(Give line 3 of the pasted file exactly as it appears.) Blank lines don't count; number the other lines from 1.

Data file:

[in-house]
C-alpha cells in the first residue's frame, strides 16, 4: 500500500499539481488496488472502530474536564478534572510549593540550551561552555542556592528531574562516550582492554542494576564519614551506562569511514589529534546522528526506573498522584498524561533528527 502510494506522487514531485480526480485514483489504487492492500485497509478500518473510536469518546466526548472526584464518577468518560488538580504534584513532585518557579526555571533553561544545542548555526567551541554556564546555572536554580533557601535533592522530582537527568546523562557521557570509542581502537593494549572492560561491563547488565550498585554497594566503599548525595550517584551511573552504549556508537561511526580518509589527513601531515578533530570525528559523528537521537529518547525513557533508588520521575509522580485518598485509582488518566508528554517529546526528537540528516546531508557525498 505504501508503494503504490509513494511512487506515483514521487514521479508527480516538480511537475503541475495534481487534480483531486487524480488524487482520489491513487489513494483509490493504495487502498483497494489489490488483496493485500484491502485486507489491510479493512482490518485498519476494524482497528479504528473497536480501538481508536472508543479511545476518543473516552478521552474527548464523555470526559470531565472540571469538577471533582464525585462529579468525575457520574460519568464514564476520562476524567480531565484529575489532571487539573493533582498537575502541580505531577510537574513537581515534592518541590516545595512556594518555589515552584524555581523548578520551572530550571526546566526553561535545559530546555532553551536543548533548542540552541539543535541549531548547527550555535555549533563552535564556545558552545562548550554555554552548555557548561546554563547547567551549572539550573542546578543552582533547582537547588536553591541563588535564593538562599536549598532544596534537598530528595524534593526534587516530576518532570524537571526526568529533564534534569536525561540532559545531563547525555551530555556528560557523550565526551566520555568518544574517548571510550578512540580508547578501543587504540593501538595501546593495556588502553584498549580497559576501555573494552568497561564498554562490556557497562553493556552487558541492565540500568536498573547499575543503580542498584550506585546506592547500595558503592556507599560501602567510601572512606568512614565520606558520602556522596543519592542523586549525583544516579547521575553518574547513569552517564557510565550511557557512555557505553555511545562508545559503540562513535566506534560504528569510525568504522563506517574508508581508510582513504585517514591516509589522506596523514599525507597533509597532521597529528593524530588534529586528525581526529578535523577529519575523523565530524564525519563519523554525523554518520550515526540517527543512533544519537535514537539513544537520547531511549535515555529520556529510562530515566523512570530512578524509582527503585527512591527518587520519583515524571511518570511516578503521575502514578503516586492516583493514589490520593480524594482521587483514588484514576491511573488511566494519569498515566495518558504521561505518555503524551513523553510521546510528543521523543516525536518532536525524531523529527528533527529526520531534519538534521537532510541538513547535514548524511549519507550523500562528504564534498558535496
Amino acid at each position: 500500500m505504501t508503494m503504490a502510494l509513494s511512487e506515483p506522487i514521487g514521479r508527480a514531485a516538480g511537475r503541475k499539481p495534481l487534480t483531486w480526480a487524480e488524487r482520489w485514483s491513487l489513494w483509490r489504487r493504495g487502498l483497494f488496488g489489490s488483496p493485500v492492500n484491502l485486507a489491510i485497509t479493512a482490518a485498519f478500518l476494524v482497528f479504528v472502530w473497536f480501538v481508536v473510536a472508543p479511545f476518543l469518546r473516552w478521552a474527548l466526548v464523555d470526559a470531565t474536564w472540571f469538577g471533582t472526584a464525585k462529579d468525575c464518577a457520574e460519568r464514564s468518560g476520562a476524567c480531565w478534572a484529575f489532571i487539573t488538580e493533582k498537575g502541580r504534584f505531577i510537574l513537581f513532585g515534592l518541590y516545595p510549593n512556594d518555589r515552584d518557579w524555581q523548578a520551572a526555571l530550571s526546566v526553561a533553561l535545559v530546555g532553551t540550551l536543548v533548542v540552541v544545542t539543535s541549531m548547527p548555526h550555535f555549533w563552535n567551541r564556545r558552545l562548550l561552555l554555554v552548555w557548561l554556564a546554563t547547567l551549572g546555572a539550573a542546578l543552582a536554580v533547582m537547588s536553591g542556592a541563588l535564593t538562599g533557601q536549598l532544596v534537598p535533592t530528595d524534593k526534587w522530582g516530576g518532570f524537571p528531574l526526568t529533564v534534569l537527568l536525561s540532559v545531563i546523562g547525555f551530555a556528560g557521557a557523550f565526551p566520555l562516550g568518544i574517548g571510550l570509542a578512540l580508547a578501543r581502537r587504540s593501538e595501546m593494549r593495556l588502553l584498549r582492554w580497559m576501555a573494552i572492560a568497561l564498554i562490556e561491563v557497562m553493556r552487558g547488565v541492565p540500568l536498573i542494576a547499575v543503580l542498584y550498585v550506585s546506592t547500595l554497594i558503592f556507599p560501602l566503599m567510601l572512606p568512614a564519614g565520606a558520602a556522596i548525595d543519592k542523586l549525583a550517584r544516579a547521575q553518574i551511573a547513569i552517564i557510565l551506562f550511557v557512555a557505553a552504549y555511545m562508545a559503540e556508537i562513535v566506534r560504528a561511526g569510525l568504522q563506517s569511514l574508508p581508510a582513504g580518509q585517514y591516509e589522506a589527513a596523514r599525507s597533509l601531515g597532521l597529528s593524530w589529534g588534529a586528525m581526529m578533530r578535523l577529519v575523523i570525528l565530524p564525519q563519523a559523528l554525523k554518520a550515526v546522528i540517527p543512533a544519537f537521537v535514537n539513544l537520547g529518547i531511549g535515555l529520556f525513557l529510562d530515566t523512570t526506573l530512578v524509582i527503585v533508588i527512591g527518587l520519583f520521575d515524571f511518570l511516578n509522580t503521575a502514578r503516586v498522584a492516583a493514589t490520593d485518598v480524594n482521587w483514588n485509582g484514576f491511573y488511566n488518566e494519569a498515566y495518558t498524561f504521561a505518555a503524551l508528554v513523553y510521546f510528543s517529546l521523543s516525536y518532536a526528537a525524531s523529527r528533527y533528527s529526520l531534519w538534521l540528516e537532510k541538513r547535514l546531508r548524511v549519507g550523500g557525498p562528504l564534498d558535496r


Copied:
Amino acid at each position: 500500500m505504501t508503494m503504490a502510494l509513494s511512487e506515483p506522487i514521487g514521479r508527480a514531485a516538480g511537475r503541475k499539481p495534481l487534480t483531486w480526480a487524480e488524487r482520489w485514483s491513487l489513494w483509490r489504487r493504495g487502498l483497494f488496488g489489490s488483496p493485500v492492500n484491502l485486507a489491510i485497509t479493512a482490518a485498519f478500518l476494524v482497528f479504528v472502530w473497536f480501538v481508536v473510536a472508543p479511545f476518543l469518546r473516552w478521552a474527548l466526548v464523555d470526559a470531565t474536564w472540571f469538577g471533582t472526584a464525585k462529579d468525575c464518577a457520574e460519568r464514564s468518560g476520562a476524567c480531565w478534572a484529575f489532571i487539573t488538580e493533582k498537575g502541580r504534584f505531577i510537574l513537581f513532585g515534592l518541590y516545595p510549593n512556594d518555589r515552584d518557579w524555581q523548578a520551572a526555571l530550571s526546566v526553561a533553561l535545559v530546555g532553551t540550551l536543548v533548542v540552541v544545542t539543535s541549531m548547527p548555526h550555535f555549533w563552535n567551541r564556545r558552545l562548550l561552555l554555554v552548555w557548561l554556564a546554563t547547567l551549572g546555572a539550573a542546578l543552582a536554580v533547582m537547588s536553591g542556592a541563588l535564593t538562599g533557601q536549598l532544596v534537598p535533592t530528595d524534593k526534587w522530582g516530576g518532570f524537571p528531574l526526568t529533564v534534569l537527568l536525561s540532559v545531563i546523562g547525555f551530555a556528560g557521557a557523550f565526551p566520555l562516550g568518544i574517548g571510550l570509542a578512540l580508547a578501543r581502537r587504540s593501538e595501546m593494549r593495556l588502553l584498549r582492554w580497559m576501555a573494552i572492560a568497561l564498554i562490556e561491563v557497562m553493556r552487558g547488565v541492565p540500568l536498573i542494576a547499575v543503580l542498584y550498585v550506585s546506592t547500595l554497594i558503592f556507599p560501602l566503599m567510601l572512606p568512614a564519614g565520606a558520602a556522596i548525595d543519592k542523586l549525583a550517584r544516579a547521575q553518574i551511573a547513569i552517564i557510565l551506562f550511557v557512555a557505553a552504549y555511545m562508545a559503540e556508537i562513535v566506534r560504528a561511526g569510525l568504522q563506517s569511514l574508508p581508510a582513504g580518509q585517514y591516509e589522506a589527513a596523514r599525507s597533509l601531515g597532521l597529528s593524530w589529534g588534529a586528525m581526529m578533530r578535523l577529519v575523523i570525528l565530524p564525519q563519523a559523528l554525523k554518520a550515526v546522528i540517527p543512533a544519537f537521537v535514537n539513544l537520547g529518547i531511549g535515555l529520556f525513557l529510562d530515566t523512570t526506573l530512578v524509582i527503585v533508588i527512591g527518587l520519583f520521575d515524571f511518570l511516578n509522580t503521575a502514578r503516586v498522584a492516583a493514589t490520593d485518598v480524594n482521587w483514588n485509582g484514576f491511573y488511566n488518566e494519569a498515566y495518558t498524561f504521561a505518555a503524551l508528554v513523553y510521546f510528543s517529546l521523543s516525536y518532536a526528537a525524531s523529527r528533527y533528527s529526520l531534519w538534521l540528516e537532510k541538513r547535514l546531508r548524511v549519507g550523500g557525498p562528504l564534498d558535496r